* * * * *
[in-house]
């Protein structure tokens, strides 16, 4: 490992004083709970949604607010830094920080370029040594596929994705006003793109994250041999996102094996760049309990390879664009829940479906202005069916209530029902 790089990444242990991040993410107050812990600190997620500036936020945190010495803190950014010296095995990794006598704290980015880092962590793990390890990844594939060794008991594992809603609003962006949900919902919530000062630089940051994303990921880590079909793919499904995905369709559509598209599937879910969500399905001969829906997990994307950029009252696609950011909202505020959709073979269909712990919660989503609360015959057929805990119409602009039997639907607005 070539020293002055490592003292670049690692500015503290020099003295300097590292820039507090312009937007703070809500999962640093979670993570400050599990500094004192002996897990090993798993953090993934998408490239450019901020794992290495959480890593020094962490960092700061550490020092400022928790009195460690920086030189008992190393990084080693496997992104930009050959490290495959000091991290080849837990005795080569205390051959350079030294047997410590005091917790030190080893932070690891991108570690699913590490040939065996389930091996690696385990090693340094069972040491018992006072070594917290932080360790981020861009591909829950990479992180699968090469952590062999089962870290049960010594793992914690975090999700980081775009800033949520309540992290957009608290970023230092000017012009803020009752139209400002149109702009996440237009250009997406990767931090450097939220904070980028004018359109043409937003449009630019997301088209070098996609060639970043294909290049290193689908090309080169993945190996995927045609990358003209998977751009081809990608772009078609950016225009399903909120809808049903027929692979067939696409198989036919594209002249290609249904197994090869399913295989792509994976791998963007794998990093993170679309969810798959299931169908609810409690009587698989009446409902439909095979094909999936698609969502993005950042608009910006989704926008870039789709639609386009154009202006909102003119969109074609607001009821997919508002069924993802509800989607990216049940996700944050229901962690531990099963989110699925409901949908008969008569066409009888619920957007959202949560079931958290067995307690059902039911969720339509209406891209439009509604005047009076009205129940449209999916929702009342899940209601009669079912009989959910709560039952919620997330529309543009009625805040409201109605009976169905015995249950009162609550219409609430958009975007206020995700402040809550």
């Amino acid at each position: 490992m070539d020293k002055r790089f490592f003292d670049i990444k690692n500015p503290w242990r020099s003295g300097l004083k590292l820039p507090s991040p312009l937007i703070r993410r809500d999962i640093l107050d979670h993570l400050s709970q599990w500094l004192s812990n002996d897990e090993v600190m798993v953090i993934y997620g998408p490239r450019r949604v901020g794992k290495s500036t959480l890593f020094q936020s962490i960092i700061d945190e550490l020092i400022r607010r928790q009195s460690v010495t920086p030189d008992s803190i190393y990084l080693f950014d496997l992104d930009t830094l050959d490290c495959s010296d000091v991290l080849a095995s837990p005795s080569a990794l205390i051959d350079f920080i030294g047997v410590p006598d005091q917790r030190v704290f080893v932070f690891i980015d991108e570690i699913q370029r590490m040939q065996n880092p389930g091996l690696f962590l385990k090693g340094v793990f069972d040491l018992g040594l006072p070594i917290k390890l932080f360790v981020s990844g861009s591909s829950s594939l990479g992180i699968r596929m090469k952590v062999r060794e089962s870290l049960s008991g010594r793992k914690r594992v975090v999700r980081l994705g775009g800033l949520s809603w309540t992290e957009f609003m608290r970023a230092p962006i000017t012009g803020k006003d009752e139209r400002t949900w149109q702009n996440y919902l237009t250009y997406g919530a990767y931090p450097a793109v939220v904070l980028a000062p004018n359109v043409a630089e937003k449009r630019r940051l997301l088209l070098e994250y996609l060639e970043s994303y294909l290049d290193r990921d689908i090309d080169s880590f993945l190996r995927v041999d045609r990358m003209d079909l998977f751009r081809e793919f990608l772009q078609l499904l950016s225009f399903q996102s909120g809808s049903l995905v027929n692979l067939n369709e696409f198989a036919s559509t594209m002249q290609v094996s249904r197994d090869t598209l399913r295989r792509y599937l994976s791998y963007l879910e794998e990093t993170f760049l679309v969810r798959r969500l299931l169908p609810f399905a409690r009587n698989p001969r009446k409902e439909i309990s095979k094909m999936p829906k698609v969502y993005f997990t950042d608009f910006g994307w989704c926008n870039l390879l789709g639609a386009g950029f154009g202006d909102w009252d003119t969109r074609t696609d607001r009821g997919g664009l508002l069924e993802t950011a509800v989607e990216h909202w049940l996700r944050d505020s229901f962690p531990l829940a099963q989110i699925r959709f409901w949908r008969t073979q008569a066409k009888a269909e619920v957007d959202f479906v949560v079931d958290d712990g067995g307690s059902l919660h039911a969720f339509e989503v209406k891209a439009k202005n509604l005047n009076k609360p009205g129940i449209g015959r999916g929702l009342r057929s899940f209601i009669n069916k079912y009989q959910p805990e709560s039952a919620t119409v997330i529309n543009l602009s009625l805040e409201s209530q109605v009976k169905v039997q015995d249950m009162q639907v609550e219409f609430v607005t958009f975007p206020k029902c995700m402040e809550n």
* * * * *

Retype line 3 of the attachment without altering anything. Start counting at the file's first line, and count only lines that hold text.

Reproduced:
């Amino acid at each position: 490992m070539d020293k002055r790089f490592f003292d670049i990444k690692n500015p503290w242990r020099s003295g300097l004083k590292l820039p507090s991040p312009l937007i703070r993410r809500d999962i640093l107050d979670h993570l400050s709970q599990w500094l004192s812990n002996d897990e090993v600190m798993v953090i993934y997620g998408p490239r450019r949604v901020g794992k290495s500036t959480l890593f020094q936020s962490i960092i700061d945190e550490l020092i400022r607010r928790q009195s460690v010495t920086p030189d008992s803190i190393y990084l080693f950014d496997l992104d930009t830094l050959d490290c495959s010296d000091v991290l080849a095995s837990p005795s080569a990794l205390i051959d350079f920080i030294g047997v410590p006598d005091q917790r030190v704290f080893v932070f690891i980015d991108e570690i699913q370029r590490m040939q065996n880092p389930g091996l690696f962590l385990k090693g340094v793990f069972d040491l018992g040594l006072p070594i917290k390890l932080f360790v981020s990844g861009s591909s829950s594939l990479g992180i699968r596929m090469k952590v062999r060794e089962s870290l049960s008991g010594r793992k914690r594992v975090v999700r980081l994705g775009g800033l949520s809603w309540t992290e957009f609003m608290r970023a230092p962006i000017t012009g803020k006003d009752e139209r400002t949900w149109q702009n996440y919902l237009t250009y997406g919530a990767y931090p450097a793109v939220v904070l980028a000062p004018n359109v043409a630089e937003k449009r630019r940051l997301l088209l070098e994250y996609l060639e970043s994303y294909l290049d290193r990921d689908i090309d080169s880590f993945l190996r995927v041999d045609r990358m003209d079909l998977f751009r081809e793919f990608l772009q078609l499904l950016s225009f399903q996102s909120g809808s049903l995905v027929n692979l067939n369709e696409f198989a036919s559509t594209m002249q290609v094996s249904r197994d090869t598209l399913r295989r792509y599937l994976s791998y963007l879910e794998e990093t993170f760049l679309v969810r798959r969500l299931l169908p609810f399905a409690r009587n698989p001969r009446k409902e439909i309990s095979k094909m999936p829906k698609v969502y993005f997990t950042d608009f910006g994307w989704c926008n870039l390879l789709g639609a386009g950029f154009g202006d909102w009252d003119t969109r074609t696609d607001r009821g997919g664009l508002l069924e993802t950011a509800v989607e990216h909202w049940l996700r944050d505020s229901f962690p531990l829940a099963q989110i699925r959709f409901w949908r008969t073979q008569a066409k009888a269909e619920v957007d959202f479906v949560v079931d958290d712990g067995g307690s059902l919660h039911a969720f339509e989503v209406k891209a439009k202005n509604l005047n009076k609360p009205g129940i449209g015959r999916g929702l009342r057929s899940f209601i009669n069916k079912y009989q959910p805990e709560s039952a919620t119409v997330i529309n543009l602009s009625l805040e409201s209530q109605v009976k169905v039997q015995d249950m009162q639907v609550e219409f609430v607005t958009f975007p206020k029902c995700m402040e809550n």